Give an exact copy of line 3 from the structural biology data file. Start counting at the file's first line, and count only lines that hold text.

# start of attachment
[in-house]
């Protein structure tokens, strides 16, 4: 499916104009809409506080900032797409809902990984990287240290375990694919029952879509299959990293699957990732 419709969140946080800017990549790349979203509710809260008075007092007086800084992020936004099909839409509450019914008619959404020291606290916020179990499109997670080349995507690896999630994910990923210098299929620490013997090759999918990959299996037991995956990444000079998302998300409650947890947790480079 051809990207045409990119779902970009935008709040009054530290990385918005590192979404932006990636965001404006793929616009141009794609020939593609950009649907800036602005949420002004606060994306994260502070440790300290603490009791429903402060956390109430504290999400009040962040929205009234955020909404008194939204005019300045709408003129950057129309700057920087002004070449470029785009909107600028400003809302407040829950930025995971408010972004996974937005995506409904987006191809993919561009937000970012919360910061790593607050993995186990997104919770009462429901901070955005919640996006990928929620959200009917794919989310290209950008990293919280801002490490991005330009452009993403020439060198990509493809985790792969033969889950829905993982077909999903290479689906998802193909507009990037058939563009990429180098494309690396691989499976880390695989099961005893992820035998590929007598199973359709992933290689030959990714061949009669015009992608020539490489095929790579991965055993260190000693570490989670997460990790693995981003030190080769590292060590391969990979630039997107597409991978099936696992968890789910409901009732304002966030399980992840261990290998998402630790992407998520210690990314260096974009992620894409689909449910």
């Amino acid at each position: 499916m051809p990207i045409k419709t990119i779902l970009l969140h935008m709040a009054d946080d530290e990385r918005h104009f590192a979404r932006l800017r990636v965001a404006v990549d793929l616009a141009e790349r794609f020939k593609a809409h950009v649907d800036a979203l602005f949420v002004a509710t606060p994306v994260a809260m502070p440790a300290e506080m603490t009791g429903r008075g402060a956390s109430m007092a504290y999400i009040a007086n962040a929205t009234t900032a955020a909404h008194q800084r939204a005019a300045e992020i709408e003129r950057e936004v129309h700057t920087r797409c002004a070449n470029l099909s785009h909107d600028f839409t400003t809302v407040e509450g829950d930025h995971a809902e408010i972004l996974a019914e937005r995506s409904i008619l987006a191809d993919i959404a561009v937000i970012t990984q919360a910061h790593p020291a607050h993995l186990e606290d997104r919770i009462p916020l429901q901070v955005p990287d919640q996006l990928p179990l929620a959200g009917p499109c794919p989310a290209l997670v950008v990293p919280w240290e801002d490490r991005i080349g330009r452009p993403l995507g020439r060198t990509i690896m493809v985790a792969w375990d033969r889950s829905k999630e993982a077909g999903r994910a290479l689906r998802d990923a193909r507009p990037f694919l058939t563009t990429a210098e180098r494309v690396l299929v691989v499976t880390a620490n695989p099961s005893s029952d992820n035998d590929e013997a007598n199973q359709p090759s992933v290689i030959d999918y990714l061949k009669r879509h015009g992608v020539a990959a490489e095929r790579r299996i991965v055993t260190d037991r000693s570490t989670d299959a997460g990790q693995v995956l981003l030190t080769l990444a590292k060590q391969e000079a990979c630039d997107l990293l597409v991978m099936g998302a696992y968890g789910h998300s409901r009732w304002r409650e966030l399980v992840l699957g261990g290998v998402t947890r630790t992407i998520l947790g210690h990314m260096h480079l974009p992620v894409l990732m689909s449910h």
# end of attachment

């Amino acid at each position: 499916m051809p990207i045409k419709t990119i779902l970009l969140h935008m709040a009054d946080d530290e990385r918005h104009f590192a979404r932006l800017r990636v965001a404006v990549d793929l616009a141009e790349r794609f020939k593609a809409h950009v649907d800036a979203l602005f949420v002004a509710t606060p994306v994260a809260m502070p440790a300290e506080m603490t009791g429903r008075g402060a956390s109430m007092a504290y999400i009040a007086n962040a929205t009234t900032a955020a909404h008194q800084r939204a005019a300045e992020i709408e003129r950057e936004v129309h700057t920087r797409c002004a070449n470029l099909s785009h909107d600028f839409t400003t809302v407040e509450g829950d930025h995971a809902e408010i972004l996974a019914e937005r995506s409904i008619l987006a191809d993919i959404a561009v937000i970012t990984q919360a910061h790593p020291a607050h993995l186990e606290d997104r919770i009462p916020l429901q901070v955005p990287d919640q996006l990928p179990l929620a959200g009917p499109c794919p989310a290209l997670v950008v990293p919280w240290e801002d490490r991005i080349g330009r452009p993403l995507g020439r060198t990509i690896m493809v985790a792969w375990d033969r889950s829905k999630e993982a077909g999903r994910a290479l689906r998802d990923a193909r507009p990037f694919l058939t563009t990429a210098e180098r494309v690396l299929v691989v499976t880390a620490n695989p099961s005893s029952d992820n035998d590929e013997a007598n199973q359709p090759s992933v290689i030959d999918y990714l061949k009669r879509h015009g992608v020539a990959a490489e095929r790579r299996i991965v055993t260190d037991r000693s570490t989670d299959a997460g990790q693995v995956l981003l030190t080769l990444a590292k060590q391969e000079a990979c630039d997107l990293l597409v991978m099936g998302a696992y968890g789910h998300s409901r009732w304002r409650e966030l399980v992840l699957g261990g290998v998402t947890r630790t992407i998520l947790g210690h990314m260096h480079l974009p992620v894409l990732m689909s449910h």